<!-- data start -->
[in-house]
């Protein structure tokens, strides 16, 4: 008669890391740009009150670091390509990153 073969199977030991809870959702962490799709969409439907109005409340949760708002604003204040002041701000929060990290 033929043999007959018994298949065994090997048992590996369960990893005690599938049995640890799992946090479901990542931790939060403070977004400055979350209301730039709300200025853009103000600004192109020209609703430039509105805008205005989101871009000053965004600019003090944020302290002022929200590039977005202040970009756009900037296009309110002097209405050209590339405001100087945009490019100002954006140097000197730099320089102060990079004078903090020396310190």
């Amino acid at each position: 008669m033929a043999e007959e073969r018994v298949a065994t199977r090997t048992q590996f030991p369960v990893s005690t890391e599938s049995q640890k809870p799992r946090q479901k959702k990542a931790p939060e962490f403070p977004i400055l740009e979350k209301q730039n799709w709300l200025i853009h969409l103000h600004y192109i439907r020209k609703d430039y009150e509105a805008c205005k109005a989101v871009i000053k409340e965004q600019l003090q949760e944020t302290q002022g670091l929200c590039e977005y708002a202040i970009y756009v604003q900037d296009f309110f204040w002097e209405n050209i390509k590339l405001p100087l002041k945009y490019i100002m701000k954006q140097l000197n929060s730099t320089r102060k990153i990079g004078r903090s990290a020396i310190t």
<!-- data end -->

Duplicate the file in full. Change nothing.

[in-house]
């Protein structure tokens, strides 16, 4: 008669890391740009009150670091390509990153 073969199977030991809870959702962490799709969409439907109005409340949760708002604003204040002041701000929060990290 033929043999007959018994298949065994090997048992590996369960990893005690599938049995640890799992946090479901990542931790939060403070977004400055979350209301730039709300200025853009103000600004192109020209609703430039509105805008205005989101871009000053965004600019003090944020302290002022929200590039977005202040970009756009900037296009309110002097209405050209590339405001100087945009490019100002954006140097000197730099320089102060990079004078903090020396310190």
């Amino acid at each position: 008669m033929a043999e007959e073969r018994v298949a065994t199977r090997t048992q590996f030991p369960v990893s005690t890391e599938s049995q640890k809870p799992r946090q479901k959702k990542a931790p939060e962490f403070p977004i400055l740009e979350k209301q730039n799709w709300l200025i853009h969409l103000h600004y192109i439907r020209k609703d430039y009150e509105a805008c205005k109005a989101v871009i000053k409340e965004q600019l003090q949760e944020t302290q002022g670091l929200c590039e977005y708002a202040i970009y756009v604003q900037d296009f309110f204040w002097e209405n050209i390509k590339l405001p100087l002041k945009y490019i100002m701000k954006q140097l000197n929060s730099t320089r102060k990153i990079g004078r903090s990290a020396i310190t």